“(T)here were several instances in which the confidentiality of the search process was not respected. However, my review of the relevant University policies has led me to think that the nature and extent of the obligation of confidentiality in the search process need clarification and emphasis. Moreover, the nature of the University’s obligations to protect personal information and how that affects the conduct of those working on its behalf, and the constraints it imposes on administrators (particularly in this case, the Dean), need to be better understood by the University community.”
Cromwell called the university’s response to allegations of donor interference “muted and undetailed,” a failing he found fed some of the concerns around the allegations of improper influence.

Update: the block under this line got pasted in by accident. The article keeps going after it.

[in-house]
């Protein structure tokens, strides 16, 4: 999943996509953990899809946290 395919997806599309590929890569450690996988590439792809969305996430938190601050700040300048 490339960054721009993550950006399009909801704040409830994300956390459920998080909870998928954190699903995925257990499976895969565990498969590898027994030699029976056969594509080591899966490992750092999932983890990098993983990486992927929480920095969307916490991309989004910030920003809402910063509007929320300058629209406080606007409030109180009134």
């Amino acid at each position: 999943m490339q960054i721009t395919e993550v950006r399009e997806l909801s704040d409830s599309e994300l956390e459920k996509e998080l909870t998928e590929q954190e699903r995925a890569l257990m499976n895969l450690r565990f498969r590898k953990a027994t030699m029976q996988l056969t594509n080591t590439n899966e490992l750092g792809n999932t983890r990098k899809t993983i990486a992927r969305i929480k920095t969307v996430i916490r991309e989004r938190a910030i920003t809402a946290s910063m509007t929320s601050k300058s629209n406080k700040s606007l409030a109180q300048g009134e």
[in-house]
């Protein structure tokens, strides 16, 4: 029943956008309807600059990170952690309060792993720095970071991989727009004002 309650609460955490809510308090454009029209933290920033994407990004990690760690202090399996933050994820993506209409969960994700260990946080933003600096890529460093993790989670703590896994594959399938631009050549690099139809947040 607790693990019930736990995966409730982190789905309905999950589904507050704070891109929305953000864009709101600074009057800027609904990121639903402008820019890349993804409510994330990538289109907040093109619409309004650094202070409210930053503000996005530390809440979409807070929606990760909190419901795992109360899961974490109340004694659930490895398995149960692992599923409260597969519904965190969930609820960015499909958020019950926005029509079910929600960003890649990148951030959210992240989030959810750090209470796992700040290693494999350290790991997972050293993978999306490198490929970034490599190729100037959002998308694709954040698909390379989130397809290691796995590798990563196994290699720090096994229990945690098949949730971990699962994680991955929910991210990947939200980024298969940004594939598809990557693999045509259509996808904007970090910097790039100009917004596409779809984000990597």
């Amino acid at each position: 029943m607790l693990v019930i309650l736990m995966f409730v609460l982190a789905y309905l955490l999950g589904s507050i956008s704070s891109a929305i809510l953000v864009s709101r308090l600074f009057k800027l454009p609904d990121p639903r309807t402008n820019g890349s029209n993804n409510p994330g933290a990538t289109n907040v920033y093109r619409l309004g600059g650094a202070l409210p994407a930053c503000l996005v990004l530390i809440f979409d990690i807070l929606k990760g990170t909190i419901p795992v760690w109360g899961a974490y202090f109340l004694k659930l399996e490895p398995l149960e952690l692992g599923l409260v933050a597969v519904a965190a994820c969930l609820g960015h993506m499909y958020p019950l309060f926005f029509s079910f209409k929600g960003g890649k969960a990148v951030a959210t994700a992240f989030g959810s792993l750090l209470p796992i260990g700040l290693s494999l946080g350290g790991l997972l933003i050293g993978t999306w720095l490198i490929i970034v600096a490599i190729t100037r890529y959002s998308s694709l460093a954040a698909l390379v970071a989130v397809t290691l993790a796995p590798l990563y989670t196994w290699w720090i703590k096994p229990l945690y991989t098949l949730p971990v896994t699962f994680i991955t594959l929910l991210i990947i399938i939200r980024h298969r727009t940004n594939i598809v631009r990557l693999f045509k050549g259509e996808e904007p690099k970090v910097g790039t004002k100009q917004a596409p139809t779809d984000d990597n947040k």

“The Dean wanted to provide more detailed information to the IHRP Faculty Advisory Committee. But the legal advice that he received – and which I have reviewed — discouraged him from doing so on grounds of confidentiality and protection of privacy. Looking at all of the fact(s) as I understand them, I would not draw the inference that the Dean’s decision was influenced by improper considerations resulting from (Spiro’s) inquiry.”
Among his recommendations, Cromwell suggests selection committee members be required to sign non-disclosure agreements. He also recommended the university “re-affirm that attempts by anyone – lobby groups, corporations and donors – to block, prevent or disqualify an applicant in a hiring process on the basis of the candidate’s religious or political views, scholarly or other public work or social activism must be firmly rejected…”
University president Meric Gertler welcomed Cromwell’s report as “a turning point for the community” and promised to implement all of its recommendations.